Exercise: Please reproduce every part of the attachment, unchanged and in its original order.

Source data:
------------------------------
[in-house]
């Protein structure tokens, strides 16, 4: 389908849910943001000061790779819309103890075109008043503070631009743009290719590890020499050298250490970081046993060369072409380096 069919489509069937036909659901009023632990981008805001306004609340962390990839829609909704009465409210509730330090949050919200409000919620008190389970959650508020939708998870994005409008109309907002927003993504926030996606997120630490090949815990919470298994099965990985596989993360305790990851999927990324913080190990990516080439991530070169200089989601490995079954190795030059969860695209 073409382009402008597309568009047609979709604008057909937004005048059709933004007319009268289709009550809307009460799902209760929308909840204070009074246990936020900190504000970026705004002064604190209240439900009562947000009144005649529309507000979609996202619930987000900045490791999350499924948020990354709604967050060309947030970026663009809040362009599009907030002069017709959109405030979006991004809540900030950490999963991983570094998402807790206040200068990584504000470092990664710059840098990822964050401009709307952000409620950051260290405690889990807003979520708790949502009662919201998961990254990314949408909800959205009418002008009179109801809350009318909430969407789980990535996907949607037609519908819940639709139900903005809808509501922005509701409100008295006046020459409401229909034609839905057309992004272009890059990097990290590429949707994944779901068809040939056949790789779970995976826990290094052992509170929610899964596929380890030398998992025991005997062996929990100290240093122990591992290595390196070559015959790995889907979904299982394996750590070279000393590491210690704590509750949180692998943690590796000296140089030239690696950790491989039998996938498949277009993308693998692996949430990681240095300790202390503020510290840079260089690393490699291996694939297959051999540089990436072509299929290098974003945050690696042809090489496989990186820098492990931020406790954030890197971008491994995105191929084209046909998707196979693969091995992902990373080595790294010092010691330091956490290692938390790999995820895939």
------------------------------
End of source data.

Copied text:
[in-house]
């Protein structure tokens, strides 16, 4: 389908849910943001000061790779819309103890075109008043503070631009743009290719590890020499050298250490970081046993060369072409380096 069919489509069937036909659901009023632990981008805001306004609340962390990839829609909704009465409210509730330090949050919200409000919620008190389970959650508020939708998870994005409008109309907002927003993504926030996606997120630490090949815990919470298994099965990985596989993360305790990851999927990324913080190990990516080439991530070169200089989601490995079954190795030059969860695209 073409382009402008597309568009047609979709604008057909937004005048059709933004007319009268289709009550809307009460799902209760929308909840204070009074246990936020900190504000970026705004002064604190209240439900009562947000009144005649529309507000979609996202619930987000900045490791999350499924948020990354709604967050060309947030970026663009809040362009599009907030002069017709959109405030979006991004809540900030950490999963991983570094998402807790206040200068990584504000470092990664710059840098990822964050401009709307952000409620950051260290405690889990807003979520708790949502009662919201998961990254990314949408909800959205009418002008009179109801809350009318909430969407789980990535996907949607037609519908819940639709139900903005809808509501922005509701409100008295006046020459409401229909034609839905057309992004272009890059990097990290590429949707994944779901068809040939056949790789779970995976826990290094052992509170929610899964596929380890030398998992025991005997062996929990100290240093122990591992290595390196070559015959790995889907979904299982394996750590070279000393590491210690704590509750949180692998943690590796000296140089030239690696950790491989039998996938498949277009993308693998692996949430990681240095300790202390503020510290840079260089690393490699291996694939297959051999540089990436072509299929290098974003945050690696042809090489496989990186820098492990931020406790954030890197971008491994995105191929084209046909998707196979693969091995992902990373080595790294010092010691330091956490290692938390790999995820895939």